Before really exploring, she and her company had to get in formation for a roll call and gear check, then everyone was told where to pitch their tent that they would be living in for the foreseeable future. Being one of three women on the entirety of the base, it had already started uncomfortably, especially because now everyone knew where she’d be sleeping. But she was too caught up in the wonders of a new country to let that defeat her. It was as though the world were a present just waiting to be unwrapped.
Rather than just a chow hall, the Senegaliese women had been bussed in to cook, the smells of the food as filling as the food itself.
“Don’t call me ma’am! Call me Aunty or Mama.”
The joy of that could have made her tear up.
“That’s right, mama! Give me some of what you’re cooking! Don’t tell me what’s in it, mind you, but I’m gonna eat it!”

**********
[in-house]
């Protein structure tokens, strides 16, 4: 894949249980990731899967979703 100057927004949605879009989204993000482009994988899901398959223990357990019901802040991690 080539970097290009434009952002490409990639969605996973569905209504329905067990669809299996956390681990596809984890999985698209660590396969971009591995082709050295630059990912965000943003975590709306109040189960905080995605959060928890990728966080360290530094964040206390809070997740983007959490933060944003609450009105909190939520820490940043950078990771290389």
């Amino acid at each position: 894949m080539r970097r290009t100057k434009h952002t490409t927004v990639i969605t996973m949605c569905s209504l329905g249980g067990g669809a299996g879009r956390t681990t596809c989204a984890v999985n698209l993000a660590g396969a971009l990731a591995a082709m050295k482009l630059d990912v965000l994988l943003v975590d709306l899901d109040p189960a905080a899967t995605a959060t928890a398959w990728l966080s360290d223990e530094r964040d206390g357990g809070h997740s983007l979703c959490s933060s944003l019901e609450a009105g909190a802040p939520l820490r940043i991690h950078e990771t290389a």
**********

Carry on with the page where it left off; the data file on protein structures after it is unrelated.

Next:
And then there were the Senegalese men jogging in formation past her, tall and glistening with sweat, clothes unkempt, yet uniform. The cadence called was more civilian than military, a song carried on the light breeze of a hot day, bolstering them to put one foot in front of the other. They made silhouettes as they passed the sweeping, staggering sunset, hints and wisps of clouds passing languidly, a far cry from the knots of pent-up barometric pressure that would hang over the base back in the states. Vast and untamed, there was a beauty to its raw lack of shaping. And as the sun set, she went back to her tent, having marked it to know it was hers amongst all the others, and went to sleep to the sounds of Africa.